Tam the Tall Tale Teller, Chapter 100: The Wrong Horse



It was more or less in the nature of an inspection tour, really. True, I hadn’t been over the ridge behind the spring to visit the box canyon since…what, right after calving season? Early May, maybe. Somewhere around there. With an absence of that length, it would have been more than understandable to come this way jist fer the fun of it.

Except I didn’t know much about fun. Or care.

Pleasure? That’s another matter entirely. I took pleasure in many things. The company of good people, the song of the meadowlark at sunup, straddling a good bronc…the list was endless.

Anyway, this little jaunt weren’t fer fun or pleasure neither one. I needed to scout the canyon rim, take a look at the buffalo herd. Wolf Eyes said it looked to him like we were about to exceed carrying capacity, and we’d either need to kick some buffs loose before long or else find a way to use the meat without giving away the existence of the seed herd.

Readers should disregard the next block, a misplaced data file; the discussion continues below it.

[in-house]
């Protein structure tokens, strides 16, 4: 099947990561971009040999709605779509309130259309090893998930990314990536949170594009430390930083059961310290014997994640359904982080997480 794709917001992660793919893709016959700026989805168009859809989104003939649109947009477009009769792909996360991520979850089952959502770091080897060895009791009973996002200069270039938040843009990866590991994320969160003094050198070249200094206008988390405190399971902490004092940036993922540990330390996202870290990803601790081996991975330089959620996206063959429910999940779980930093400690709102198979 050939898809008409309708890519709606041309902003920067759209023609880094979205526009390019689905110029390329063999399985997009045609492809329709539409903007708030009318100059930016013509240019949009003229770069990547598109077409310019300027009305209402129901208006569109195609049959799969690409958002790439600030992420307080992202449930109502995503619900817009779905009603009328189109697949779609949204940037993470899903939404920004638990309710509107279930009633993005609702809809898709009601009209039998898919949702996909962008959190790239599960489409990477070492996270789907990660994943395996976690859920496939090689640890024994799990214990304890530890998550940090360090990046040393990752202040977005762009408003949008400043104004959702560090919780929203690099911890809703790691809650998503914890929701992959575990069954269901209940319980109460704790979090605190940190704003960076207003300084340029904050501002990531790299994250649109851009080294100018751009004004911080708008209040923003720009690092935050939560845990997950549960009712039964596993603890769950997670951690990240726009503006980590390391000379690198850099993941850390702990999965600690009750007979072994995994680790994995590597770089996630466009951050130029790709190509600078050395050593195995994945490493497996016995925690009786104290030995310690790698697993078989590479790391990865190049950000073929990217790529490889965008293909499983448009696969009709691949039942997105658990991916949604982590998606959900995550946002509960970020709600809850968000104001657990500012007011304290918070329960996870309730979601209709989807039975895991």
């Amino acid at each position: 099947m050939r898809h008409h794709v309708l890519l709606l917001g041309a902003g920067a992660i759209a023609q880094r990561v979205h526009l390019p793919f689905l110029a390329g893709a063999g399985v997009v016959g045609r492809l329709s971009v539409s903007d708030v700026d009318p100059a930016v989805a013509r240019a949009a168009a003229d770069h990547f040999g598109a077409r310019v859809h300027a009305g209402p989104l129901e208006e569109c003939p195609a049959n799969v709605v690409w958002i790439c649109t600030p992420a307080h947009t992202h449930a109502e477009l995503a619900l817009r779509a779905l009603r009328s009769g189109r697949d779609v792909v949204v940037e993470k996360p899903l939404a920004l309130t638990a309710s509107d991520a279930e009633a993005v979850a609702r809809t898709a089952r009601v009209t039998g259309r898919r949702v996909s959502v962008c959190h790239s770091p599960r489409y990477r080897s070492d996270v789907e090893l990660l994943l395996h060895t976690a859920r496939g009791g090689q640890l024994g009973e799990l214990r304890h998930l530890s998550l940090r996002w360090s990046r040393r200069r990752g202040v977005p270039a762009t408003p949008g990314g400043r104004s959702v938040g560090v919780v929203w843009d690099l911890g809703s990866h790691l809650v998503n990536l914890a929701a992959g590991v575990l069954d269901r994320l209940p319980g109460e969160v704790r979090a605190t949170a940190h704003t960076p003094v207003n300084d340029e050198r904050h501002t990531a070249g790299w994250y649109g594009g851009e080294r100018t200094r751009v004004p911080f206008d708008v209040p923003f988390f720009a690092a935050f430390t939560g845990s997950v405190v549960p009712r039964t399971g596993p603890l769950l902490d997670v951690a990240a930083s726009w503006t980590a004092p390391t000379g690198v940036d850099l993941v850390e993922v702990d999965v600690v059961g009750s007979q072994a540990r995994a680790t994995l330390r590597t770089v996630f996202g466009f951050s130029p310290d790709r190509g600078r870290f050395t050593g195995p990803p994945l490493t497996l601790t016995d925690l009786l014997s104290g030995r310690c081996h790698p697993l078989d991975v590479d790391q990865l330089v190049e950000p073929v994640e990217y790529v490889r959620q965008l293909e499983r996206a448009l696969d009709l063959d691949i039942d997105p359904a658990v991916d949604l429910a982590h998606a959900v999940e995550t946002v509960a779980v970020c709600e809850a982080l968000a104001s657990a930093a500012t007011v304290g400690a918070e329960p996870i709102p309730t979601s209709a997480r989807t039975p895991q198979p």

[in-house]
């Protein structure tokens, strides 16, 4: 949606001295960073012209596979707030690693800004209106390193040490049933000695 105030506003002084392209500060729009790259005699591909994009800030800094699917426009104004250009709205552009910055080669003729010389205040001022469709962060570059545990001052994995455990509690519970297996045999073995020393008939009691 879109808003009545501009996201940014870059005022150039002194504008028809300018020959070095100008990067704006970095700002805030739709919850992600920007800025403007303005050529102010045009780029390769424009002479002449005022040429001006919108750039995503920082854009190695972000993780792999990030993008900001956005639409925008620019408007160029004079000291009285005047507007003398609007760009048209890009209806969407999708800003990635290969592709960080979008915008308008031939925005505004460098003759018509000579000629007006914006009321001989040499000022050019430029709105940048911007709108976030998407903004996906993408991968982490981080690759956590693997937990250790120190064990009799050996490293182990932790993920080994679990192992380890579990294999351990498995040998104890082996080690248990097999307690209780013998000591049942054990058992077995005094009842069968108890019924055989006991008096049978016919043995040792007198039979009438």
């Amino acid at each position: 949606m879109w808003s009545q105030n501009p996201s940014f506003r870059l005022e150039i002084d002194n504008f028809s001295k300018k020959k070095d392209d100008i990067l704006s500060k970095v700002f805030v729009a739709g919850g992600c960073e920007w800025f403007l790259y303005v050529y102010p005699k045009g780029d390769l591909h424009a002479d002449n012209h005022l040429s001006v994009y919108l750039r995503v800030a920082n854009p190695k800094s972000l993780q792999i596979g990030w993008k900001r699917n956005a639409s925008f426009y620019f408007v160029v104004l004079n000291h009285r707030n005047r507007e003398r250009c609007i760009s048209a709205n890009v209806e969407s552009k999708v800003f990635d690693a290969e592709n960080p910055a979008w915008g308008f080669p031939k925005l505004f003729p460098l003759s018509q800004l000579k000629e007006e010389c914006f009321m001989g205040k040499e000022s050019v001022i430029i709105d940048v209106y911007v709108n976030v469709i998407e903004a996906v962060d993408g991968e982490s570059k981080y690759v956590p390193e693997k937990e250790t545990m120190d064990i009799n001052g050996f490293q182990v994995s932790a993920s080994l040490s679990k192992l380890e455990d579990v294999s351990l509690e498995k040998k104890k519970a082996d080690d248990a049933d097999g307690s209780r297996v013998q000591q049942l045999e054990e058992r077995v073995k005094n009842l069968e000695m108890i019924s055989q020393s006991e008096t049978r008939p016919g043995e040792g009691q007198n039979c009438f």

Plus, Scrap Hannigan wanted me to take a look at Sapphire Cave. His one-man mining efforts easily produced more good quality raw stones than we could shake a stick at, but he’d found something special.

I was more’n some interested in that.

And then there was the escapee.

Eight days ago, eight convicts had escaped from the Territorial Prison at Cañón City. As of this morning, all but one man had been recaptured. The remaining fugitive, one Albert Miller, age 44, was a very, very bad man.

We knew this because Sheriff Robert Olsen had ridden out to Flywheel this morning to let us know Miller had been spotted on JG land yesterday.

“He’s killed at least nine people that we know about,” he’d informed us, “mostly females. Prefers a knife or even his bare hands to a gun. On one girl, he used a garrote.”

Tam had asked the question we were all thinking. “How come he didn’t git the death penalty?”